An assistant coach for a Division I football program tweeted out a link to a site that promotes offshore sportsbooks. And that coach still appears to have an active association with the site.
And somehow that appears not to be a violation of NCAA rules. Given the NCAA’s utter disdain for all forms of sports betting — both regulated and unregulated — it’s a difficult to square how this would be allowed by the NCAA.
Coach + sports betting site = ?
According to AZCentral, new Arizona State linebackers coach Antonio Pierce tweeted out a link to a free contest at a site called Sports Betting Dime. That is a site that promotes a variety of offshore sports betting sites that operate in the US in violation of the federal sports wagering ban around the country.
You can see the actual tweet in this Yahoo story.
According to AZCentral, the school said Pierce did nothing wrong under NCAA rules.
ASU Athletics issued a statement to azcentral sports: “While we have confirmed that this does not constitute an NCAA violation, we also note that Antonio will no longer be engaged in this type of arrangement as an NCAA institution football coach going forward.”
That statement certainly makes it sound like Arizona State checked with the NCAA on whether it was a problem. The contest that Pierce was promoting was free, hence why it might be OK under NCAA rules. It’s also not a site that directly takes wagers; it’s just a resource for learning more about and signing up at those sites, another possible reason Pierce is not violating any rules. As of Friday afternoon, Pierce’s picture still appeared on the site promoting this contest:
Whether Pierece’s involvement with the site is fine by the NCAA or not, the site is clearly trying to attract people to visit and wager at offshore sportsbooks. This is not just a free contest that has no ulterior motive. (And while not a certainly, it seems likely Pierce is being compensated for the use of his image and name. The idea he’s just doing this for a sports betting site out of the goodness of his heart seems unlikely.)
The NCAA on sports betting
Whether what Pierce did was technically fine is pretty much beside the point. The NCAA has taken a hard line against sports betting of all forms — both unregulated and legal/regulated. It’s shown it is no proponent of the latter time after time:
- It does not hold championship events in Nevada because of the presence of legal sports betting. (Conference basketball championships and bowl games are not put on by the NCAA and thus do take place in the state.)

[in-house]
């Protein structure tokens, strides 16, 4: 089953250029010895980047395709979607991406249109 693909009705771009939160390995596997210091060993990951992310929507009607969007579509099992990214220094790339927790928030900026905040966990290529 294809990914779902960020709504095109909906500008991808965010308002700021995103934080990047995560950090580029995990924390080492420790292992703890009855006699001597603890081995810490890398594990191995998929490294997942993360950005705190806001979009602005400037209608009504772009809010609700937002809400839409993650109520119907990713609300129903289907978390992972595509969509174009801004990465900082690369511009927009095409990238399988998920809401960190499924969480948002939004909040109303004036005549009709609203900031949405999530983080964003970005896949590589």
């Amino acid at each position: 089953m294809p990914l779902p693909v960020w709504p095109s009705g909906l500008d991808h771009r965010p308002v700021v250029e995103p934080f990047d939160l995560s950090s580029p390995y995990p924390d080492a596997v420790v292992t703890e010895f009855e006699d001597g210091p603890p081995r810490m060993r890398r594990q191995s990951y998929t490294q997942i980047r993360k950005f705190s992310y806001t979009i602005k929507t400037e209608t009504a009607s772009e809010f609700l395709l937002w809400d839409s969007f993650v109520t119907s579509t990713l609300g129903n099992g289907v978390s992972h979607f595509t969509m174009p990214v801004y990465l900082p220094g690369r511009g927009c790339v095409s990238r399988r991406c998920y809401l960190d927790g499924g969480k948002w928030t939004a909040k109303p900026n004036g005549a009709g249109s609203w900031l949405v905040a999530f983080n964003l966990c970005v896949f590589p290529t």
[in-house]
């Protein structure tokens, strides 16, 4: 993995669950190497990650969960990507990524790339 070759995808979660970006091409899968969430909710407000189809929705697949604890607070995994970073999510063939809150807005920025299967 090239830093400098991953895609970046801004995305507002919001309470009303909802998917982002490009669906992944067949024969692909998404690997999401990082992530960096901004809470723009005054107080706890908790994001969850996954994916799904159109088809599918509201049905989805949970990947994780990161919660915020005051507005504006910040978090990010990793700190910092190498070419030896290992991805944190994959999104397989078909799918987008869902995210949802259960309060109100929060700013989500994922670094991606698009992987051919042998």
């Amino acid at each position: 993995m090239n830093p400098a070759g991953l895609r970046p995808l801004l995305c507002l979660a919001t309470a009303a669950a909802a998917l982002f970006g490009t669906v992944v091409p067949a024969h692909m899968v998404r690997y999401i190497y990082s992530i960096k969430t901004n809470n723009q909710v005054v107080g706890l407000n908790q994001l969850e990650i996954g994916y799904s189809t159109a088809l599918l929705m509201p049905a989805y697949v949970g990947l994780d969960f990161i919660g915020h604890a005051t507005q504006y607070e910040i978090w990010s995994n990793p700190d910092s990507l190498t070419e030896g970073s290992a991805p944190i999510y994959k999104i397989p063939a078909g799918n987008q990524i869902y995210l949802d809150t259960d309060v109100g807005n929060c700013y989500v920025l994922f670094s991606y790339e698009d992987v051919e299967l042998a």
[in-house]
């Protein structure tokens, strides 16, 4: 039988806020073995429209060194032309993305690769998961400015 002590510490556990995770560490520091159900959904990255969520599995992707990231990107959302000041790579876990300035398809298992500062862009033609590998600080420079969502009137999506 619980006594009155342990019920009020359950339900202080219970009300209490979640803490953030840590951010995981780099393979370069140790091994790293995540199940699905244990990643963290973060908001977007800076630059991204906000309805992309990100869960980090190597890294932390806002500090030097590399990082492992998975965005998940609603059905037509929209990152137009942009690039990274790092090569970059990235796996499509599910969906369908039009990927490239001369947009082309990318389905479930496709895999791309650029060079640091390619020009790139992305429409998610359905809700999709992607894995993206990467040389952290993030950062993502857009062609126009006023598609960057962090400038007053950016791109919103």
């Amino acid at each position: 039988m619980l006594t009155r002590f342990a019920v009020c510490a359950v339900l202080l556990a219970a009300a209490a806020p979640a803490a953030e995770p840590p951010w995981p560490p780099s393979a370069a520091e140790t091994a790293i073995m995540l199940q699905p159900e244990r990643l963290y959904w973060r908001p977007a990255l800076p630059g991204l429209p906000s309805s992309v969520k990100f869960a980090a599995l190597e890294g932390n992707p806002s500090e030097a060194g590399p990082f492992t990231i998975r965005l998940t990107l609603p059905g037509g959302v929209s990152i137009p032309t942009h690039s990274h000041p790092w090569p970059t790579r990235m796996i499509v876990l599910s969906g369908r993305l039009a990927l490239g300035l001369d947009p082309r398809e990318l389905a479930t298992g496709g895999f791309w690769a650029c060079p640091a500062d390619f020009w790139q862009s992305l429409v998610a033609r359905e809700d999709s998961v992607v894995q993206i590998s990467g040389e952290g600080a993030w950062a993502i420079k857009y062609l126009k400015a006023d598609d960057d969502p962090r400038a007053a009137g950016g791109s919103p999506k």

- It has more or less blackballed New Jersey from hosting events because of its ongoing attempts to legalize sports wagering.
- It forced Oregon to shut down its sports betting lottery product in order to host NCAA championship events.
- It’s basically stopped any kind of daily fantasy sports on college events in states that have passed fantasy sports laws.
Given that the NCAA is adamantly opposed to sports wagering that is entirely legal, it’s difficult to believe that the organization’s rules don’t capture this kind of behavior when it comes to sportsbooks operating entirely illegally.
The NCAA should get it together, if it doesn’t already
It’s important to note that the NCAA has not formally weighed in; all we have so far is the assurance of Arizona State that Pierce was not in violation of anything (seemingly with a nod from the NCAA). Arizona State’s football program recently came under the purview of former NFL coach Herm Edwards.
But let’s take this further. Imagine, for an instant, that a player in one of the upcoming College Football Playoff semifinals tweeted out a link to the same sports betting site that Pierce did. Would that be OK, as well? Are players basically allowed to promote offshore sports betting sites, as long as the site itself isn’t conducting sports wagering (and if the player isn’t getting any money from it)? That’s a ridiculous stance if true.
Some Richmond baseball players were suspended earlier this year for something related to sports betting, although it did not come to light what they did exactly.
Should we be shocked that the NCAA is a mess on handling of sports betting, given some of the problems it’s had recently, including the FBI corruption case involving college coaches? It shouldn’t come as a surprise at all.
But the NCAA, if it’s going to remain opposed to sports betting entirely, should be even tougher on things related to offshore books. Unless it wants to appear hypocritical on yet another issue.